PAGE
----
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Endodontic Treatment: Types And Procedures | Hawaii Family Dental

Written by Danica Lacson on September 28, 2018

What is an Endodontic Treatment?

An endodontic treatment refers to a procedure done inside a tooth performed to save it, remove bacteria or dead tissue inside the tooth.

Among these endodontic treatments, the most well-known is a root canal treatment.

What conditions call for an endodontic treatment?

An endodontic treatment is often recommended for patients with an infected, fractured, or cracked tooth. Traumatic injuries which lead to root and nerve damages will also need an endodontic treatment.

When oral pains are encountered, approach your dentist. He or she will then refer you to an endodontist, a dentist who specializes in Endodontics, if he or she deems that the pain is due to a problem with the pulp.

The endodontist will be the right person to diagnose and treat problems involving the dental pulp and other related issues.

What comprises an endodontic treatment?

Before the treatment

Before going through an endodontic treatment like a root canal, it is advised to refrain from smoking and drinking alcohol at least 12 hours before the procedure.

Eating is also not recommended to be done before a root canal.

During the treatment

During an endodontic treatment, the endodontist examines and X-rays the tooth.

Afterward, he will administer a local anesthetic to numb the tooth. A small protective sheet called dental dam is placed over the area, isolating the tooth and keeping it clean and free from saliva while the procedure is done.

Using specialized instruments, the endodontist creates an opening in the tooth’s crown, and clean the inflamed and infected pulp.

The insides of the root canal are shaped and filled using a biocompatible material like a gutta-percha. The gutta-percha is sealed in space with an adhesive cement to ensure that the root canals are completely sealed.

The next appointment will then involve placing a crown or other restoration work to restore the tooth’s full function.

Root canals or other endodontic treatments are said to be comfortable and less painful compared to other dental procedures probably because of the modern techniques and anesthetics used during the treatment.

After the treatment

But, the first few days of the root canal may result in tooth sensitivity, which can be relieved with over-the-counter or prescription medicines.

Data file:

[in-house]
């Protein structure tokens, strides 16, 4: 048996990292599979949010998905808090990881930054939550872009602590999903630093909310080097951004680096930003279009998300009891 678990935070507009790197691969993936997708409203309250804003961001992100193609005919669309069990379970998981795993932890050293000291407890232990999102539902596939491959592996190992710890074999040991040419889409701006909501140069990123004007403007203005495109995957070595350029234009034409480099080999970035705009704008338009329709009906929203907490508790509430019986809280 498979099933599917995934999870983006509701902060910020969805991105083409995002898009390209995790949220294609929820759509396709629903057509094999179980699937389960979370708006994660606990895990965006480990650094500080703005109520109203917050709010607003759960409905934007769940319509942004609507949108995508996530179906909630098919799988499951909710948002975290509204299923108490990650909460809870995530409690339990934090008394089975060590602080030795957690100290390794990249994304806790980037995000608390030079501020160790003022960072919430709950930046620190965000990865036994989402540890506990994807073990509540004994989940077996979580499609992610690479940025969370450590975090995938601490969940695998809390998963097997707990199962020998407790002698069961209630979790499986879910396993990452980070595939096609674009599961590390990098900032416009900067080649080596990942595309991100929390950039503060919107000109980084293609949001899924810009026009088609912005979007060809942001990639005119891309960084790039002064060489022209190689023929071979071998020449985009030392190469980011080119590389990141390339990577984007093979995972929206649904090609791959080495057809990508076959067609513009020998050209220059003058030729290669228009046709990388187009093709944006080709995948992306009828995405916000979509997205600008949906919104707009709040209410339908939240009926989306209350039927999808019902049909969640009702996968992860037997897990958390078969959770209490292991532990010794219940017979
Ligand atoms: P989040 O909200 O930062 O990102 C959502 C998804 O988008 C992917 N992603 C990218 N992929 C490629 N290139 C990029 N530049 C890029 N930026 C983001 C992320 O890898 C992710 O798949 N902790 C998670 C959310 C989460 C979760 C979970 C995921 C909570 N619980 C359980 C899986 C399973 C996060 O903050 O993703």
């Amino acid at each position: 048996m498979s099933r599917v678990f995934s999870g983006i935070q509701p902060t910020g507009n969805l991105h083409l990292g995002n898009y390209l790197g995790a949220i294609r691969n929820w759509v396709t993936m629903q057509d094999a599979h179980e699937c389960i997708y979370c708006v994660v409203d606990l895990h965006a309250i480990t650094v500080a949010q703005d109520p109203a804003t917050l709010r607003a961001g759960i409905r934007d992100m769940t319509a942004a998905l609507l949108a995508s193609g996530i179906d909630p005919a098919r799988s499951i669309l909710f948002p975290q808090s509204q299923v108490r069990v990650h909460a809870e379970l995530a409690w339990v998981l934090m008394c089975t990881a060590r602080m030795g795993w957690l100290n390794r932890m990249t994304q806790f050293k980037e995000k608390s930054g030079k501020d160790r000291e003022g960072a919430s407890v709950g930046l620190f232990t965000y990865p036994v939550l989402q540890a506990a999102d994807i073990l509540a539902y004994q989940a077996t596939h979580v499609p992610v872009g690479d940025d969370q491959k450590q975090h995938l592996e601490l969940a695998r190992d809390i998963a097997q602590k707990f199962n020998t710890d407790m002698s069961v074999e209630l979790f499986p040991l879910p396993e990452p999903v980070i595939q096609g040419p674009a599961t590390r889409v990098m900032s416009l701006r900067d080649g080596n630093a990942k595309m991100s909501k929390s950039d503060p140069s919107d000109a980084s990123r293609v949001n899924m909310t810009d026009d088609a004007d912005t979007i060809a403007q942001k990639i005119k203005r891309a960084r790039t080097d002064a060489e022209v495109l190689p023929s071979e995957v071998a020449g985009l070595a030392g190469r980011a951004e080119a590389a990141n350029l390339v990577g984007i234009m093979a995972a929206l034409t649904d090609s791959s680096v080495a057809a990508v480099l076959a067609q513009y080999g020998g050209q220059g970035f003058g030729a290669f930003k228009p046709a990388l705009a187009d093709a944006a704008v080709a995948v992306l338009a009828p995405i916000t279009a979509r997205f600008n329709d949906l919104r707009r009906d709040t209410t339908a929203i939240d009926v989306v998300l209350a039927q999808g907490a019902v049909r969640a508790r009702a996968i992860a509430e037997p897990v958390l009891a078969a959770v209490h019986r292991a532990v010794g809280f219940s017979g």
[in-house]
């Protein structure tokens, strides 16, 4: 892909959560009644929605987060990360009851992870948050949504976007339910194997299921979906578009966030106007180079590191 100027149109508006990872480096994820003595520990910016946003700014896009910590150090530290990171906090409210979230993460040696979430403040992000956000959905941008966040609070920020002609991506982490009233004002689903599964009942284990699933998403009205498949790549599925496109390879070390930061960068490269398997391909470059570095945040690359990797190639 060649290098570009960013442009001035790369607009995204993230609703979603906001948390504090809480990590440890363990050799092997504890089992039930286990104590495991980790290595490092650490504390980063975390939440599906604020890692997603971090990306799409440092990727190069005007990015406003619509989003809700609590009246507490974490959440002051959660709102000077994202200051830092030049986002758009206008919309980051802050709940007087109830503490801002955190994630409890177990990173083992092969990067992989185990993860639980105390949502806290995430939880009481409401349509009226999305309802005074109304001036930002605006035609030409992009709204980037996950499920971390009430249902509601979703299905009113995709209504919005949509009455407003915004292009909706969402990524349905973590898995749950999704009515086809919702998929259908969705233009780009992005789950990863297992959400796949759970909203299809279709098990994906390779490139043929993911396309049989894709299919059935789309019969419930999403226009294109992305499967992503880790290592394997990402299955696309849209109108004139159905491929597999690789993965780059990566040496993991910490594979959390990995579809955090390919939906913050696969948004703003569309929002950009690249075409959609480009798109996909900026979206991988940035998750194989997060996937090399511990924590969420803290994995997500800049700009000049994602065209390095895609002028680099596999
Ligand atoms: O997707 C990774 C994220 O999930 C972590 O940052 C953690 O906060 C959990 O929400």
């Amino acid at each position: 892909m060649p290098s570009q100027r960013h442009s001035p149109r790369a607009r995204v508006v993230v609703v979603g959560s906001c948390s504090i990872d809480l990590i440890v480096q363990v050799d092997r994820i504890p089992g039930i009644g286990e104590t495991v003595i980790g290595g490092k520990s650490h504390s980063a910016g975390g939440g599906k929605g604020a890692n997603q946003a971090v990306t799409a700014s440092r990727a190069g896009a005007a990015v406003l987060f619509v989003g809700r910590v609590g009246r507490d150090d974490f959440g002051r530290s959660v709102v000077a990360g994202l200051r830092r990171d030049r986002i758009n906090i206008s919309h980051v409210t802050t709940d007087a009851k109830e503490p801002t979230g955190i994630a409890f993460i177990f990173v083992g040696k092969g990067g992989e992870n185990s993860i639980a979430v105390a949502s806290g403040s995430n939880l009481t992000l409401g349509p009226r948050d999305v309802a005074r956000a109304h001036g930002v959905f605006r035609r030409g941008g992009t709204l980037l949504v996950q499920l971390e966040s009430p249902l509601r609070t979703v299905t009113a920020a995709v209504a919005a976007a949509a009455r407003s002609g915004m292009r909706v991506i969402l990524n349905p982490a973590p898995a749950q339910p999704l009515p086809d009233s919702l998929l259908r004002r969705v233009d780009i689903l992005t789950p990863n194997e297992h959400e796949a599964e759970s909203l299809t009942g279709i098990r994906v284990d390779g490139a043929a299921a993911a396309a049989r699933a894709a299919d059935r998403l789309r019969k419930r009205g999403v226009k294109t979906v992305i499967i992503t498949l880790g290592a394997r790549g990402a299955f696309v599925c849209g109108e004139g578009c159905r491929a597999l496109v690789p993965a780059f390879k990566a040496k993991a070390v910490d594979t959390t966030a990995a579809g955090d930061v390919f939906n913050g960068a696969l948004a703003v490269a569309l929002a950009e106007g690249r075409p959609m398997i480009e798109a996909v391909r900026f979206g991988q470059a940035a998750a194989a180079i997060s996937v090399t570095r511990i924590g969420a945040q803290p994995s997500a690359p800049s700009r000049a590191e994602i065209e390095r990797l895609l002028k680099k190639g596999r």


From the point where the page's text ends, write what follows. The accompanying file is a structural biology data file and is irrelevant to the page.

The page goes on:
Consulting with your dentist or endodontist remains to be the best option especially if the severe pain that persists for a few days.

Most teeth that underwent endodontic treatments last as long as natural teeth. But, cases of new trauma, deep decay, or a loose, cracked or broken filling can result in new infection which may require redoing the endodontic procedure.

After the treatment, refrain from smoking and drinking alcohol until your dentist advises otherwise. Also, take caution on your food intake. It may be best to avoid chewing or biting hard foods right after the root canal.

You may also visit your dentist as necessary to check on your procedure and guarantee that all signs of infection are gone.

Keeping a good oral care routine is still the best before and after a root canal.

What are other endodontic treatment options?

Aside from root canal, there are other endodontic treatments available you can get especially when a root canal treatment is no longer an option. These treatments include endodontic retreatment, endodontic surgery, and dental implants.

  • Endodontic Retreatment. During an endodontic retreatment, the tooth will be reopened to remove the filling materials that were initially placed during the first procedure. If there are new infections, the endodontist will remove them, clean and shape the root canals, and fill the space with new filling materials before sealing it with a temporary filling while waiting for the dental restoration. Afterward, a new crown or other dental restoration will be placed over the tooth to seal and protect it.
  • Endodontic Surgery. This endodontic procedure may be needed to remove for to treat damaged root surfaces and the surrounding bone of the tooth, or to remove calcium deposits in the root canals.
  • Dental Implants. Another option is to get a dental implant. In this procedure, an artificial tooth root will be placed in the jawbone which will be capped off with a dental crown.

Disclaimer: The oral health information published on this web page is solely intended for educational purposes. Hawaii Family Dental strongly recommends to always consult licensed dentists or other qualified health care professionals for any questions concerning your oral health.


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